Published on : Wednesday, November 6, 2013
Addressing the tourism ministers of the G20 countries (the “T20”) in London, David Scowsill called on those present to introduce a “customer-service ethic” into their visa and border processes in order to reap the potential economic and social benefits of Travel & Tourism:
“Encouraging more Governments to make it easier for people to cross borders has been proven to create jobs and encourage economic growth that it is why it has been at the heart of the efforts right across our industry for so long. Better approaches to visas are a win-win, not just for us in the Travel & Tourism sector but for those concerned with trade, development and, importantly, security.”
“Travellers who wish to visit a country for a short amount of time, helping to sustain jobs and economic growth, should be encouraged and welcomed.”
This economic importance of “visa facilitation” is underscored by two major pieces of research jointly undertaken by WTTC and UNTWO in the last 18 months. Research published at last year’s T20 in Mexico showed that five million additional jobs could be gained from improved visa processes in G20 countries; while research undertaken for last month’s APEC High Level Meeting in Indonesia showed that there is a potential gain in international tourism arrivals of up to 57 million tourists by 2016. This would in turn generate up to $89 billion in visitor exports and 1.4 million additional jobs.
Addressing the T20 today, Scowsill continued: “I am delighted to note that since the G20 World Leaders addressed this issue in Mexico last year, we have seen positive visa changes in Australia, Brazil, Cambodia, Chile, China, Colombia, Egypt, India, Mexico, Oman, Peru, Qatar, Russia, Rwanda, Thailand, Turkey, UAE, the UK, and the USA, among others. This is an issue which has been taken up across our industry and where we are seeing real change.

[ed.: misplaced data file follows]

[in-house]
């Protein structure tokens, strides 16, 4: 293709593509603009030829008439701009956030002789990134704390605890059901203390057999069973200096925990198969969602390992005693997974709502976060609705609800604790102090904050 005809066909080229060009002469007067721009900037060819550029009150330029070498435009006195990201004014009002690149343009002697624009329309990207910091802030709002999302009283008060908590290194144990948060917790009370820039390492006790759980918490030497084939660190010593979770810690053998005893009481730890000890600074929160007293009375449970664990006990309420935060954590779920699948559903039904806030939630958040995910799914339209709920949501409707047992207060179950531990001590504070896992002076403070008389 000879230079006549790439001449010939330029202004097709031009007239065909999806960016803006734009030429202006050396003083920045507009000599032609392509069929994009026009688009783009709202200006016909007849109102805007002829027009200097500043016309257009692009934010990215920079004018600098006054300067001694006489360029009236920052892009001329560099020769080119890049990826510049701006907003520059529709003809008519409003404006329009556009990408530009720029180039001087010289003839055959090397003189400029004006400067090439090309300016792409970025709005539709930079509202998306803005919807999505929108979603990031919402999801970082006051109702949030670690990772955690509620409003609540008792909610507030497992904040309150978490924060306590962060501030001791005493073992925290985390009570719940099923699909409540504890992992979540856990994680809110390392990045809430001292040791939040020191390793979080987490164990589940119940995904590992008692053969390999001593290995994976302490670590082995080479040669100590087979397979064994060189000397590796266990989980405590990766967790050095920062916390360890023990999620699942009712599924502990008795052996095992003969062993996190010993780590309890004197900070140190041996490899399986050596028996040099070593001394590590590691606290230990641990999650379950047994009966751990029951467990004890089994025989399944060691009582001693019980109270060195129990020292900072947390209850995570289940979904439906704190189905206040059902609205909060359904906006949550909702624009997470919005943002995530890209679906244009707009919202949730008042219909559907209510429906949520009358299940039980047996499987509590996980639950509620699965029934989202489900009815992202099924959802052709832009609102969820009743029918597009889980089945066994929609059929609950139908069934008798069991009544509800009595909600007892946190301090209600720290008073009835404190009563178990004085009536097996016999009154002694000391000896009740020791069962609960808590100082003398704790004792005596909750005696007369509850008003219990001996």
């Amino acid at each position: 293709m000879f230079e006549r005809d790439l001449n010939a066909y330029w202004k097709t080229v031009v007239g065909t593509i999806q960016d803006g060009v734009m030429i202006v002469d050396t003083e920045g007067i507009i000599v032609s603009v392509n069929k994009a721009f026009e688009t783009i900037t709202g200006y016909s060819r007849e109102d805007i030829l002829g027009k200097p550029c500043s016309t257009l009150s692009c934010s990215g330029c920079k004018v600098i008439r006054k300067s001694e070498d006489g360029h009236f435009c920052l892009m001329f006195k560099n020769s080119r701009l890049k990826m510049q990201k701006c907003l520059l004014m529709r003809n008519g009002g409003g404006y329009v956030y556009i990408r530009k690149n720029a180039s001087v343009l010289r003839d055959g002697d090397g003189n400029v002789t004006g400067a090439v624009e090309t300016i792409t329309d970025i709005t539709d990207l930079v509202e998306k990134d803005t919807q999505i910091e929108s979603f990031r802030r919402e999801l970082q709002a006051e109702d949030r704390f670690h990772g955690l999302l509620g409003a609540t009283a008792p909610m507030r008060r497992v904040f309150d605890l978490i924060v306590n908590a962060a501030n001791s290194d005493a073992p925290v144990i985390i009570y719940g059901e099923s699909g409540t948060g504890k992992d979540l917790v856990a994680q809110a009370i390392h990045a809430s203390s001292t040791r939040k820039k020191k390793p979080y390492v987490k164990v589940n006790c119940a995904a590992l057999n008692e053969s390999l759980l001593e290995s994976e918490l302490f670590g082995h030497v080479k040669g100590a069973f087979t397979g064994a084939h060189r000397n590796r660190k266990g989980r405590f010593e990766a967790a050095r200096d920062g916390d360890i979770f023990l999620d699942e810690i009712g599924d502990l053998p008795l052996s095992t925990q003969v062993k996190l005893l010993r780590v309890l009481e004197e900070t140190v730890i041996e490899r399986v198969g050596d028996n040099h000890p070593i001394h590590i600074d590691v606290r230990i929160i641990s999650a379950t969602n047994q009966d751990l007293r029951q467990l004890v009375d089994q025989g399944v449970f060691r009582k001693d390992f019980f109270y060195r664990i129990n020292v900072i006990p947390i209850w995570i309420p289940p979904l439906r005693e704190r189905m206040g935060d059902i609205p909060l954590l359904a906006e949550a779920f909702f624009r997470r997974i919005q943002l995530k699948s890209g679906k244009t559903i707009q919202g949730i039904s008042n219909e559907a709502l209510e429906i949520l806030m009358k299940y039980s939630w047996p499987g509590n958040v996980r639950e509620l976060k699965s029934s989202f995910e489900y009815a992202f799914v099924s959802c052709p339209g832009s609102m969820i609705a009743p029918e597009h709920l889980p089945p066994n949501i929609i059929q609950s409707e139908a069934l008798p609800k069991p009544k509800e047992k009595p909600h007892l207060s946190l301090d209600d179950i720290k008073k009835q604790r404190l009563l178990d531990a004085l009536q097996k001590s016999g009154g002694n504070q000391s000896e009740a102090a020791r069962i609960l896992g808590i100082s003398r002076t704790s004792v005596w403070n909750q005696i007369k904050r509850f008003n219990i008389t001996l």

“We need to build on this momentum. I call upon all countries which are members of the G20 to assess their visa policies and procedures, to identify where the opportunities for improvement lie and to develop a cross-government approach to ensure change happens.”
Scowsill identified five basic principles for Governments to consider as they review their visa policies:
1. Travellers are customers not criminals. A customer service ethic needs to penetrate through all parts of the process
2. Technology IS the answer. Investment in smart systems which can enhance security and improve customer service, a win-win situation
3. Industry can be a facilitator. Travel & Tourism companies know their customers, and they have developed the expertise and solutions to manage them
4. Small steps are good. Incremental change covering specific sectors or countries can be refined and scaled up and should be heralded when accomplished
5. Transparency and timeliness are key. Processes need to be clear and non- bureaucratic and timeframes must be definitive and reasonable